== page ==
I have a good faith belief that the file downloads identified below (by URL) are unlawful under these copyright laws because among other things, the files circumvent effective access controls and/or copyright protection measures;
Content Type: "Custom Firmware" files
Violation(s): Trafficking a device that circumvents effective access controls and/or trafficking a device that circumvents effective copyright protection measures.
A few days ago, Koush released his newly-updated Superuser app into the Play Store. At the time, he noted that it would be integrated into CyanogenMod nightlies in upcoming builds. As of the latest releases, the app is now the go-to for Su access on your device – but there's a kicker: if you go looking for it, you won't find it in the app tray.
You see, CM decided to literally integrate the app into the system, so you'll actually find it in the Settings > Superuser section. Of course, this doesn't affect the app's functionality in any way, and you can still use another Su app if you so choose. Read More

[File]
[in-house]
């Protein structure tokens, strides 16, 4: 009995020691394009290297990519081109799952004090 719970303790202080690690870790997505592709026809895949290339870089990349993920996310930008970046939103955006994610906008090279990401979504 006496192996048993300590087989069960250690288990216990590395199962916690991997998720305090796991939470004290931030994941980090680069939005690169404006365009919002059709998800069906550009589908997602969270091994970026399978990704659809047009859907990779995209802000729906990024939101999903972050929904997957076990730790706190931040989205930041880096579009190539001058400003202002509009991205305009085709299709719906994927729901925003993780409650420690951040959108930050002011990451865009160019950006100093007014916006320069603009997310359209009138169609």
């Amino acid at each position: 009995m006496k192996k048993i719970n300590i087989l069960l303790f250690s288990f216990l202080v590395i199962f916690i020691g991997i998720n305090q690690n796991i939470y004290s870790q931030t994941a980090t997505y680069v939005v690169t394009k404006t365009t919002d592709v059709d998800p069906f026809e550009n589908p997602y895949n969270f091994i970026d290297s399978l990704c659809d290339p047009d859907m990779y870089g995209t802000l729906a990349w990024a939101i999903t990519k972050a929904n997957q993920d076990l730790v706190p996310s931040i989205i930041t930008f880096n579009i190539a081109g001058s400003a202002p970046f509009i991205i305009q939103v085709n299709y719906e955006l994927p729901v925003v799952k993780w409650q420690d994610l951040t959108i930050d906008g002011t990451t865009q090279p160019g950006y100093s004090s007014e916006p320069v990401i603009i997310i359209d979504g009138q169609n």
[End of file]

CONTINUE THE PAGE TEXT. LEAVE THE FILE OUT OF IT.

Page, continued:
Today is a big day for the CyanogenMod team. First, official nightlies are rolling out for three more devices: the LG Spectrum (vs920), HTC Incredible 4G (fireball), and the GSM Motorola RAZR (umts_spyder). Each of these dual-core phones can start enjoying CM 10.1 right away. For the uninitiated, CM 10.1 is based on stock Android 4.2.x. If you've decided to chuck those manufacturer skins and older versions of Android, head over to get.cm and start downloading.
That's not the only news for CyanogenMod today - the M2 release is also upon us. Starting with CM 10, the team decided to release a build every month with a focus on stability. Read More
In an almost superhero-like act, Koushik Dutta (a.k.a. Koush of ROM Manager fame) has pushed his completely rewritten Superuser app to the Play Store just 15 days after first announcing it on Google+. This version introduces several improvements upon the original Superuser. In the last two weeks, the feature list has grown to include fully functioning multi-user support, secure PIN protection, and support for the x86 and ARM architectures. Additionally, the interface has been revitalized with a clean looking Holo theme and a tablet UI.
Koush didn't stop there – he also added a feature to make root-seeking apps more visible. Read More